Red Bull prepares a new wind tunnel for Formula 1

Three teams are planning or building new wind tunnels. From 2030, Formula 1 wants to limit aerodynamic development exclusively to CFD. This does not prevent Red Bull from planning the construction of a new wind tunnel. strength.

McLaren and Aston Martin are building new wind tunnels, which should be connected to the grid in spring 2023 at the latest. Both teams are hoping their state-of-the-art facilities will provide the first outing for the 2024 season. This is a final step for both of them to catch up with the top teams. Since there is a budget ceiling, they differ only in the quality and quantity of tools.

Now Red Bull also has a new wind tunnel in sight. “We are in the approval phase,” confirms sporting director Helmut Marko. Construction is expected to take place in two years at the Red Bull campus in Milton Keynes. Everything would then be under one roof: Think tank, production, wind tunnel, simulator, engine factory. An English Ferrari, so to speak.

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A new wind tunnel is to be built in Milton Keynes. Such a construction costs between 50 and 75 million euros.

Newey promotes CFDs

Red Bull didn’t really want to build a new wind tunnel, but feels compelled to do so. The ever stricter limits for testing force the current vice-world champion to do so. Not only the wind time is limited, but also the time until the maximum wind speed is reached, with which reliable measurement data cannot be determined. Red Bull operates in a listed facility with many restrictions.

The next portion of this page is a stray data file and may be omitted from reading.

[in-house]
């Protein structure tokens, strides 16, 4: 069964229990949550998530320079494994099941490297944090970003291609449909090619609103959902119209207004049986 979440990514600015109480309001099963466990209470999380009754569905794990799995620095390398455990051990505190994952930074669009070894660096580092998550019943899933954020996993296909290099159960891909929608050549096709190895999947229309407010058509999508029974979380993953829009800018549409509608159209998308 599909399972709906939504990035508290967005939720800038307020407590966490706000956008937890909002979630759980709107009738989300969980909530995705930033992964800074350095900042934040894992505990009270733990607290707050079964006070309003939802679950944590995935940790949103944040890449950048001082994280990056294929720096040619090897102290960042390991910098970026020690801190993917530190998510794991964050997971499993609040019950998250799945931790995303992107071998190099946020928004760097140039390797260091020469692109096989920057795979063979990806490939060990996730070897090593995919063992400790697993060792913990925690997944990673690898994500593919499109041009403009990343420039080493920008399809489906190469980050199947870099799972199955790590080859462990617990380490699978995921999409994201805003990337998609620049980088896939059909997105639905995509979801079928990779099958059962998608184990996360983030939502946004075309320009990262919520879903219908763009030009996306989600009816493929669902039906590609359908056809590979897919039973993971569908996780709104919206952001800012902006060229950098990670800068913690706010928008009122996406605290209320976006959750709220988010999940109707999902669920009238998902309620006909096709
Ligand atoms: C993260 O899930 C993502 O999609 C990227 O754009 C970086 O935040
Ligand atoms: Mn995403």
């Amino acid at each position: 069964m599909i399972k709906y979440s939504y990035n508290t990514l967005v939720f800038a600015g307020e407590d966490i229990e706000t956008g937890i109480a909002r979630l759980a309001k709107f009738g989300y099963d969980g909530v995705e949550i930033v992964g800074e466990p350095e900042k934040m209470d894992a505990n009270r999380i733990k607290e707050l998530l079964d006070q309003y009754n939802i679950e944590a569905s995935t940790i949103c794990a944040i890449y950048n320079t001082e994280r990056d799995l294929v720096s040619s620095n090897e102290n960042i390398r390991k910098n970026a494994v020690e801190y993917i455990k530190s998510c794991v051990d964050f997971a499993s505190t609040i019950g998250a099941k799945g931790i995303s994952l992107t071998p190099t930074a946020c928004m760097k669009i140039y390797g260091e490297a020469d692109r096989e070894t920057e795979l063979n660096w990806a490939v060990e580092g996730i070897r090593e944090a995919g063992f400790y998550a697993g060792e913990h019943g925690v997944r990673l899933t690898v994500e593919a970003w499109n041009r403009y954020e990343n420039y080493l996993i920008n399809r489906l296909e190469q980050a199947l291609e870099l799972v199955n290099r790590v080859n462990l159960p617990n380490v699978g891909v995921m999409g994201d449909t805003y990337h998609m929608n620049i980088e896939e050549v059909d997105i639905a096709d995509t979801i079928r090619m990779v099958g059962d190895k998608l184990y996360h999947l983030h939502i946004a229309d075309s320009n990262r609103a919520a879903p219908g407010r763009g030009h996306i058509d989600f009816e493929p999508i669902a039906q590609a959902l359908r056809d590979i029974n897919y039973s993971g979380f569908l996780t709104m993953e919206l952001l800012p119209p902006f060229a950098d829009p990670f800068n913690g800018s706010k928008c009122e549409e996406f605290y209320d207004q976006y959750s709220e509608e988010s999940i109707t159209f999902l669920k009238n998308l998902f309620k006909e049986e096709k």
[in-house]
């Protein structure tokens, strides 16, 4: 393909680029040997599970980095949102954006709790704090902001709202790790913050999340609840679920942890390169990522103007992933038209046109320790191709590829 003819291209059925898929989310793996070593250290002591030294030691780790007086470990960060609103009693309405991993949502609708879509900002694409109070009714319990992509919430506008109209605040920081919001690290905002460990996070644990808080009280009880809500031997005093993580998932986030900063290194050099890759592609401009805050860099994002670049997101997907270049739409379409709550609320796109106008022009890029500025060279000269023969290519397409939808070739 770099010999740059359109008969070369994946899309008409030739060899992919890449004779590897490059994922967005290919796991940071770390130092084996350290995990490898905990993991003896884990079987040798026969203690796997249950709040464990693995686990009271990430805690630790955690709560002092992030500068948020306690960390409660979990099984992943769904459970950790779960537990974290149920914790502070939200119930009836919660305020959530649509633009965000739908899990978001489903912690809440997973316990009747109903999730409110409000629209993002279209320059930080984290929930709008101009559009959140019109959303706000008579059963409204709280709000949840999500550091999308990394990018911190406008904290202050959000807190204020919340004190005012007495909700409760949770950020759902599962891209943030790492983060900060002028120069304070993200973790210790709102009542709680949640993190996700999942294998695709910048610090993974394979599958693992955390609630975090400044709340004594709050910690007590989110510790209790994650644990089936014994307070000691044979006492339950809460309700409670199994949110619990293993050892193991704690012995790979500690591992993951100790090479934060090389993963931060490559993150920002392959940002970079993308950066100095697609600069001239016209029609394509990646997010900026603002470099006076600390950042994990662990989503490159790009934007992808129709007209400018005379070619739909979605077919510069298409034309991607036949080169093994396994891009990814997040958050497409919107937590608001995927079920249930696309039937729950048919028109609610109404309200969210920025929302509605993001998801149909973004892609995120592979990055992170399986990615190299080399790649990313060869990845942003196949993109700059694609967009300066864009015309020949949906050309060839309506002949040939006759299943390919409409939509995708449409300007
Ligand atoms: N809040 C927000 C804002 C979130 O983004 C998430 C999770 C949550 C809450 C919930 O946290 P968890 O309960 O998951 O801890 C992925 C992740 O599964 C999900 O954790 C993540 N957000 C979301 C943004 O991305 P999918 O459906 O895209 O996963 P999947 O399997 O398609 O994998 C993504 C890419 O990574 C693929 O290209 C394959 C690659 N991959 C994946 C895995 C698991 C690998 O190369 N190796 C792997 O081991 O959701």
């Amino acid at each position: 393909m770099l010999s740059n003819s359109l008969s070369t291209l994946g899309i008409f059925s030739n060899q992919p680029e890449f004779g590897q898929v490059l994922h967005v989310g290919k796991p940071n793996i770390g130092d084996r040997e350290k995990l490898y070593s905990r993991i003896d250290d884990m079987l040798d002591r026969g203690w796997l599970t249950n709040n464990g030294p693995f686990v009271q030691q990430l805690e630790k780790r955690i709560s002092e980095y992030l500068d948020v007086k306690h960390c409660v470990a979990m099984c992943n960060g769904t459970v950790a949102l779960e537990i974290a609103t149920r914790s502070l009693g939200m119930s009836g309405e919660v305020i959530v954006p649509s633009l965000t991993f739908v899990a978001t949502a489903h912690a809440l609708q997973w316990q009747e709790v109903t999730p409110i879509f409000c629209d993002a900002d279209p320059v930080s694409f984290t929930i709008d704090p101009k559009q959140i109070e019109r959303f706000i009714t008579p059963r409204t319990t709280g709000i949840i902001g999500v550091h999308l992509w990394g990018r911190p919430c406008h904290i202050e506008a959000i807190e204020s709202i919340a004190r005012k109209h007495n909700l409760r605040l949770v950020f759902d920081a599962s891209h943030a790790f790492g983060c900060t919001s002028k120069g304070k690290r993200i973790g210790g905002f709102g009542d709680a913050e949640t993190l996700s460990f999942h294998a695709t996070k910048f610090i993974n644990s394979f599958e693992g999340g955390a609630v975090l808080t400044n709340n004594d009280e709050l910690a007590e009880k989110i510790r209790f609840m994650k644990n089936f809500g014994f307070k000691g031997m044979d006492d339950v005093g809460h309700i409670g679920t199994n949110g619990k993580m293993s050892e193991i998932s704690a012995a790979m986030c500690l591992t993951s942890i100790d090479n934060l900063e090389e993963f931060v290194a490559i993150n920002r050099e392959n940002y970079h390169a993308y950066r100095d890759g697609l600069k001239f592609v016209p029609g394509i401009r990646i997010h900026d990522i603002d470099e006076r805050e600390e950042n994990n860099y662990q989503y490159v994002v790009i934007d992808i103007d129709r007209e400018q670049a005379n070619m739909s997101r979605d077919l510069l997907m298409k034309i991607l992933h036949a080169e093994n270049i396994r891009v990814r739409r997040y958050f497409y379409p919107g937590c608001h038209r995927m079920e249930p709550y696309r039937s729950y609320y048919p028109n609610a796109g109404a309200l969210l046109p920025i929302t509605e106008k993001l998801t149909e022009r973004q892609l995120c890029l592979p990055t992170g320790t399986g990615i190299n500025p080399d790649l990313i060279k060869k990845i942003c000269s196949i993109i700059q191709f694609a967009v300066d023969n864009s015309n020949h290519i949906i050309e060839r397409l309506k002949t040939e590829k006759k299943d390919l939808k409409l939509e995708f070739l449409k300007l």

According to technical director Adrian Newey, the wind tunnel itself is of good quality. “It’s taking too long before we can get to the wind speed we want. And it’s robbing us of meaningful wind tunnel time that we’re actually entitled to.” Because you go over the allowed limit faster than others during the quiet ramp-up phase.

If Newey had been successful, Red Bull wouldn’t have had to build a wind tunnel at all. “I would limit everything to CFD development. Unfortunately, there are not enough votes for this, although it would be much more sustainable. The usual suspects are against it.” This likely means teams that are already building their systems. The wind tunnels cost between 50 and 75 million euros. An expensive pleasure with a predictable lifespan. In 2030, Formula 1 will no longer allow wind tunnels.

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